Courtesy of Sally McColl (svkitchen.com)
Serves 6 as a stew or 8 as tacos, with enough for some seconds
6 pounds (2.7 kg) goat shoulder, bone in, trimmed of excess fat
1 tablespoon (15 ml) each sea salt and freshly ground black pepper
4 dried ancho chiles
4 dried guajillo chiles
4 dried chiles negro (dried Pasilla) or cascabel chiles
1 dried chipotle chile
12 garlic cloves, skin left on
3 dried smoked tomatoes, optional (I’ve only found them at my farmers’ market; if you don’t have them, just omit)
2/3 cup (180 ml) cider vinegar
1/2 medium yellow onion, finely chopped
2 bay leaves
1 teaspoon (5 ml) dried Mexican oregano
1/2 teaspoon (5ml) dried thyme leaves
1/4 teaspoon (2.5 ml) ground cloves
1/4 teaspoon (2.5 ml) ground cumin
1/4 teaspoon (2.5 ml) ground cinnamon
Plus sour cream, radishes, avocado, onion, cilantro, tortillas or taco shells, optional for serving
- Cut the meat into 3 equal-sized portions. This will enable you to divide the meat into 3 large cooking pouches, but do not seal. Simply fold over the tops. You may have to cut a piece or two through the rib section. Rub all surfaces of the meat with the salt and pepper and set aside in the refrigerator.
- On a hot griddle or in a cast iron pan over medium-high heat, lightly toast one side of the dried chiles for a few minutes, or until they’re just softened. Turn and press down on the chiles with the back of a spatula to ensure all the surfaces are lightly seared. They will begin to release some of their aroma. Be careful not to burn the skins. Remove the chiles from the griddle and discard the stems and seeds. Transfer the chiles to a large bowl and set aside while you toast the garlic.
- Place the garlic cloves, skins intact, on the same griddle or pan. Gently brown all sides, turning often to prevent burning. The garlic will take longer than the chiles, but eventually will soften. When soft, remove the garlic from the pan and discard the skins and any root ends. Set the garlic aside.
- Add the smoked tomatoes, if you’re using them, to the bowl with the chiles. Cover with boiling water and, if necessary, weigh down the floating chiles with a smaller bowl. Soak for 20 to 30 minutes. Drain, lightly pat dry with a paper towel, and transfer to the bowl of a food processor. Add the cider vinegar, toasted garlic, onion, and the remaining dried herbs and ground spices. Purée, scraping down the sides of the bowl as needed, until the mixture becomes a paste.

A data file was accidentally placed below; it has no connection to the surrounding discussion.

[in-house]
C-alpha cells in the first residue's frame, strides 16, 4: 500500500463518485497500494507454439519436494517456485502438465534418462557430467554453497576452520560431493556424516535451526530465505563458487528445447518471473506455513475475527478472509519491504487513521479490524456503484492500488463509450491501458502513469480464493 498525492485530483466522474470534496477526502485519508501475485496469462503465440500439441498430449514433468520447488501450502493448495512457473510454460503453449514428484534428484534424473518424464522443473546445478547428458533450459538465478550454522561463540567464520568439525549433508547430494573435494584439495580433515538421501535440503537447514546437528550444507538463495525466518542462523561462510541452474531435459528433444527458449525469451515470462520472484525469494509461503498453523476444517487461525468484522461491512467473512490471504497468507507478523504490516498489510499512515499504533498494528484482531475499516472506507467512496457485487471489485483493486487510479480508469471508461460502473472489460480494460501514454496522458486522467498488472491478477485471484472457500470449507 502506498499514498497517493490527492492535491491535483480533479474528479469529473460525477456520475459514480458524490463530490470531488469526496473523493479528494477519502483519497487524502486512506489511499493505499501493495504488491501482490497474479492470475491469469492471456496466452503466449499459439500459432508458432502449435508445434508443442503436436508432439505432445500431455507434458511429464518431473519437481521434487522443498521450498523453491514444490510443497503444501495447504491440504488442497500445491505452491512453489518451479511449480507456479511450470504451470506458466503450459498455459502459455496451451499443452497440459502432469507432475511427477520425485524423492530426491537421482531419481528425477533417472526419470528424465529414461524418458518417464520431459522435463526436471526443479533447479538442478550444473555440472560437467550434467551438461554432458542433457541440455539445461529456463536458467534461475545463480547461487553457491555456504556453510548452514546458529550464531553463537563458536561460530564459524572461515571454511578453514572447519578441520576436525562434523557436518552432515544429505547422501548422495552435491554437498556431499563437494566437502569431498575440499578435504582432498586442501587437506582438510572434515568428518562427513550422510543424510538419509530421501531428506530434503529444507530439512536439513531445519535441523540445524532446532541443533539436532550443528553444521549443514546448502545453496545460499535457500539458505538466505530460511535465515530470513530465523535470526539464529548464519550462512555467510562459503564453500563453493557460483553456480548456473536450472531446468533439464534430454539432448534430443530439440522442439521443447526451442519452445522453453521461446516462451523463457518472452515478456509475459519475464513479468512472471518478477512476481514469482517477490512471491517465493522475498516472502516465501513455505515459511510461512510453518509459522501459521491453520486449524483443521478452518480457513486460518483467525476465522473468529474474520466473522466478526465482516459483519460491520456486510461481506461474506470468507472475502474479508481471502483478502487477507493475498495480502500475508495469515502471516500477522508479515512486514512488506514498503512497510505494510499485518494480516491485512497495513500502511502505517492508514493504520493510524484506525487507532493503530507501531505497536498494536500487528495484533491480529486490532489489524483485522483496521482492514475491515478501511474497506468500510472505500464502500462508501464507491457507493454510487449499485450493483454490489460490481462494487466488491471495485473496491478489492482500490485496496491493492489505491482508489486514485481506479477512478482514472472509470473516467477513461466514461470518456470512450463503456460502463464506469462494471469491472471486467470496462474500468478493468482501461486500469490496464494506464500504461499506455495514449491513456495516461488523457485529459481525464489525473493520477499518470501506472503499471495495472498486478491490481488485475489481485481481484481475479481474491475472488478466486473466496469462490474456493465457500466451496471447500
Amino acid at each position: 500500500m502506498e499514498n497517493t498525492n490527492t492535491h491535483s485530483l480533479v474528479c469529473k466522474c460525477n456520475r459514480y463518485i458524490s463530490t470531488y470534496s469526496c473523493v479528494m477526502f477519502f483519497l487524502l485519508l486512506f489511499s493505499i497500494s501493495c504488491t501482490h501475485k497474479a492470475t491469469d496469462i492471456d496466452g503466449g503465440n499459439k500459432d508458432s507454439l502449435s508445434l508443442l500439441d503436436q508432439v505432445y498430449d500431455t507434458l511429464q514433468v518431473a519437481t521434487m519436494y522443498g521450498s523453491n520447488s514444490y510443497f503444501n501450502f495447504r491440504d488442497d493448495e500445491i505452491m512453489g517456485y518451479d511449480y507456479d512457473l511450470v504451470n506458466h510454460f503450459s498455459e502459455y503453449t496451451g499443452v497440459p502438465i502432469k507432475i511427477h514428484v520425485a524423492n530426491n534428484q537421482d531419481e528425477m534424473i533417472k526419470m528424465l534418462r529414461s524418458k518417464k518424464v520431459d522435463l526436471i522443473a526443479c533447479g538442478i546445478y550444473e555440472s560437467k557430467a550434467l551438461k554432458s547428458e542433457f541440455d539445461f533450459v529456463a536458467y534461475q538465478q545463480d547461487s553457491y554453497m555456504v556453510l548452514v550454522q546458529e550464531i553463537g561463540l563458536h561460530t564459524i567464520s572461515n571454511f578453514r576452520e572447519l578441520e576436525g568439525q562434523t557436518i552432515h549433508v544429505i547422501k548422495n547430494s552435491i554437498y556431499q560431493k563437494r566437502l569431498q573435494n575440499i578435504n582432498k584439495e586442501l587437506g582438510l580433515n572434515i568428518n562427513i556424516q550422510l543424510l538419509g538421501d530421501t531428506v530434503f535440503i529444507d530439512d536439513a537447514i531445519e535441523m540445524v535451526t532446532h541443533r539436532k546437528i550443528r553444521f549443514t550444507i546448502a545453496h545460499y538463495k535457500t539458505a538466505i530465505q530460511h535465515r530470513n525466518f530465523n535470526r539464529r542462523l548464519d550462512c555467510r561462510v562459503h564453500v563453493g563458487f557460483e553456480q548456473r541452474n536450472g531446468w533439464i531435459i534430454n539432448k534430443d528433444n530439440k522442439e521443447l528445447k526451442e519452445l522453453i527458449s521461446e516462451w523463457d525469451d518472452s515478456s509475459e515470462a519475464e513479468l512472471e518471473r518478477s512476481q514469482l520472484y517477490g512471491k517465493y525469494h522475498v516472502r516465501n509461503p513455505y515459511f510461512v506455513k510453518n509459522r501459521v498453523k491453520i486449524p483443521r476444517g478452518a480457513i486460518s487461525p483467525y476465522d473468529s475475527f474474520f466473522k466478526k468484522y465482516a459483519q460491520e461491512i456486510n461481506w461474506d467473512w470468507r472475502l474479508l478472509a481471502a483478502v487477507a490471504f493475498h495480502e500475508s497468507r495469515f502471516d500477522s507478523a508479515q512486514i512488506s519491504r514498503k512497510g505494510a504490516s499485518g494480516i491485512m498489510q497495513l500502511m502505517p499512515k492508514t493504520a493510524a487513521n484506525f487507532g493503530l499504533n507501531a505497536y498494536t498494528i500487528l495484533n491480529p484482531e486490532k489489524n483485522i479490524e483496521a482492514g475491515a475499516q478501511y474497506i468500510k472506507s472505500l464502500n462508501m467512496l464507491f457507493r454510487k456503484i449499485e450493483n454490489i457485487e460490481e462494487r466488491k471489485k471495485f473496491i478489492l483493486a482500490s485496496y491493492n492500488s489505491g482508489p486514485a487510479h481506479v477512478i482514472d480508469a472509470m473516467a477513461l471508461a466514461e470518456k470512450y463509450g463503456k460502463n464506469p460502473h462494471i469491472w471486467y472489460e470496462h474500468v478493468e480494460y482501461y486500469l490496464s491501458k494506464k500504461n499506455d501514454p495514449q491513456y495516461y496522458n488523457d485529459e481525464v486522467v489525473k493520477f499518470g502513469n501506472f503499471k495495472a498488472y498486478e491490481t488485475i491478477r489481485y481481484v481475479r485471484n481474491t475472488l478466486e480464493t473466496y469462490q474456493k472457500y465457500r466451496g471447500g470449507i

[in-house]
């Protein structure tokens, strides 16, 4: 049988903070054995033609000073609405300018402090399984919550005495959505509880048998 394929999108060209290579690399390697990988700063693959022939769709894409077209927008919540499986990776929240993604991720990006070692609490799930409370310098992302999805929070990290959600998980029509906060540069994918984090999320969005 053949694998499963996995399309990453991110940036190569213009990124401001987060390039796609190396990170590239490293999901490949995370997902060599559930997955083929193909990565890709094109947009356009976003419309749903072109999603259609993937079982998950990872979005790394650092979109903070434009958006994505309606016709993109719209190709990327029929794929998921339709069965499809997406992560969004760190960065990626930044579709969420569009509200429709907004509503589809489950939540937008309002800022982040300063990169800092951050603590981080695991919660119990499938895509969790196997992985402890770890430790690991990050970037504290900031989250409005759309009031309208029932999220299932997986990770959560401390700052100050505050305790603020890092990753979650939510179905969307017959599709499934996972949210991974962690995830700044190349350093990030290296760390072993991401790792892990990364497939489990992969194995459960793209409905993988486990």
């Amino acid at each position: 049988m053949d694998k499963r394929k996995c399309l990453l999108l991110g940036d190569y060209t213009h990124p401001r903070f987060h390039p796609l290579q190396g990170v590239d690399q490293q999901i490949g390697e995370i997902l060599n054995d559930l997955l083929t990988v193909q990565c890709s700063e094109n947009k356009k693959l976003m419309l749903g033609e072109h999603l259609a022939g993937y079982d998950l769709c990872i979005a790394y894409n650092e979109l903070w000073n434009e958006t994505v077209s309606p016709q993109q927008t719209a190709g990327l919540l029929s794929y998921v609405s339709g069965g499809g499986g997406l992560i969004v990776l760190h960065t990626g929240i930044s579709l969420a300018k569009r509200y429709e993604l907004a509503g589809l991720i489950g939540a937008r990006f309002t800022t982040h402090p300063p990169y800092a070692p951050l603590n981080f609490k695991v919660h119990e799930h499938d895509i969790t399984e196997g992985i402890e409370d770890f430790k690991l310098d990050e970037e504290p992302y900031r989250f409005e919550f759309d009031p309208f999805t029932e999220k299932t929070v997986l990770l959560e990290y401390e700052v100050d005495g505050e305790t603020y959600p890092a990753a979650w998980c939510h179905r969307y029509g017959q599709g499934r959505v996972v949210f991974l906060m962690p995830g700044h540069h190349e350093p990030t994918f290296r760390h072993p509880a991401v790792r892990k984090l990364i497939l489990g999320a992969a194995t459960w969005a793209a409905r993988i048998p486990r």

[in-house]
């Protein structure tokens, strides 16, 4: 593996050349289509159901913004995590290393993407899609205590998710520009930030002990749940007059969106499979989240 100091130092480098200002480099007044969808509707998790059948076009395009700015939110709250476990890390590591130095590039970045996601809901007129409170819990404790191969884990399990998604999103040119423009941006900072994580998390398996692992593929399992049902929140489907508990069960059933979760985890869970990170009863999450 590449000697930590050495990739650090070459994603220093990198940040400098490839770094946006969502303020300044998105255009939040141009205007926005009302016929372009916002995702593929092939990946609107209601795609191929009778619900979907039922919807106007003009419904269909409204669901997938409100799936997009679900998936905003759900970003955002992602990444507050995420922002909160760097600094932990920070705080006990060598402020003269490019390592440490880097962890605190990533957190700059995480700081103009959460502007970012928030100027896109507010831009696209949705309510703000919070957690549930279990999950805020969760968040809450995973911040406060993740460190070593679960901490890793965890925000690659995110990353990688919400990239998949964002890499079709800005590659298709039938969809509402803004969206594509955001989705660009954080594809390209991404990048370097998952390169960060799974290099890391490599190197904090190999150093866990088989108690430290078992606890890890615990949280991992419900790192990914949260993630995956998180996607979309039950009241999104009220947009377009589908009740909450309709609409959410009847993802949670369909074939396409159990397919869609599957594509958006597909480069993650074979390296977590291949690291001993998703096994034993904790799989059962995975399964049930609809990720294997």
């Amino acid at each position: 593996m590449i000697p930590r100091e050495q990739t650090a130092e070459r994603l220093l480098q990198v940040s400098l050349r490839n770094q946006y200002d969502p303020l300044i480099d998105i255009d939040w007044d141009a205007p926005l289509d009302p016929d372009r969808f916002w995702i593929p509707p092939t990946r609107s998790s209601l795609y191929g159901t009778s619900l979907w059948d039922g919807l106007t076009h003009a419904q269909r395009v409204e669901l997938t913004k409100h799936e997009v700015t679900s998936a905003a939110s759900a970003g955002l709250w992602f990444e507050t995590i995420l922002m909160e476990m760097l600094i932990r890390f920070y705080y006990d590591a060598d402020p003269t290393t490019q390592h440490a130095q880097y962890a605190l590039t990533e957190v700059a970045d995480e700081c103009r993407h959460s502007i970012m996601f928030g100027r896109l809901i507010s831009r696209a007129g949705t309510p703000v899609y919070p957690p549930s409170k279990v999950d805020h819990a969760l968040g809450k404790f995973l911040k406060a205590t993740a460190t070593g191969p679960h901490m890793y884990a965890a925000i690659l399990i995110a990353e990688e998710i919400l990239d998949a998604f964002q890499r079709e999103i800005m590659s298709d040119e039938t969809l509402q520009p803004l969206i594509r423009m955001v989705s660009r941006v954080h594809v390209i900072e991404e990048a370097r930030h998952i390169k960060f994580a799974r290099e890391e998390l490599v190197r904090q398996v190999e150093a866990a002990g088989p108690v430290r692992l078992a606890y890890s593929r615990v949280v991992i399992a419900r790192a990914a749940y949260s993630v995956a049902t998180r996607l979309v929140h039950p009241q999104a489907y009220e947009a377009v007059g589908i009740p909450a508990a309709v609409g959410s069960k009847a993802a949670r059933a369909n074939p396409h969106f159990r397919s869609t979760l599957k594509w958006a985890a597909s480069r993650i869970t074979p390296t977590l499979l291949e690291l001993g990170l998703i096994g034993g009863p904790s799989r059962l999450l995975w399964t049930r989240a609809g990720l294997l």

- Remove the meat from the refrigerator and spread the paste on all sides of the meat. Divide the goat pieces evenly across the cooking pouches. Vacuum seal. Refrigerate overnight or up to 24 hours. Remove the sealed pouches from the refrigerator and let the meat come to room temperature, 1 to 2 hours.
- When ready to cook, fill and preheat the water bath to 142°F (61°C). (This temperature rendered the meat fork tender and a perfect shade of pink.)
- Submerge the pouches and cook for 72 hours (yes, that’s 3 days).
- Remove and open the pouches and transfer the goat to a large cutting board, reserving the pouch juices. Tent the meat with foil until ready to serve.
- Pour the juices into a small saucepan and simmer over medium heat until thickened, about 15 minutes.
To serve as stew: Leave the meat on the bone or debone and cut into bite-sized size chunks, transfer to individual serving bowls, and ladle the sauce over the meat. The extra meat (if there is any!) will keep in the refrigerator for 3 days or the freezer for 3 months.
To serve as tacos: Debone and shred the meat, then moisten with some of the reduced bag juices. Spoon onto hot tortillas or taco shells, nap with tomatillo salsa, and garnish with sour cream, sliced radishes, sliced avocado, grated cheese, or your favorite accompaniments.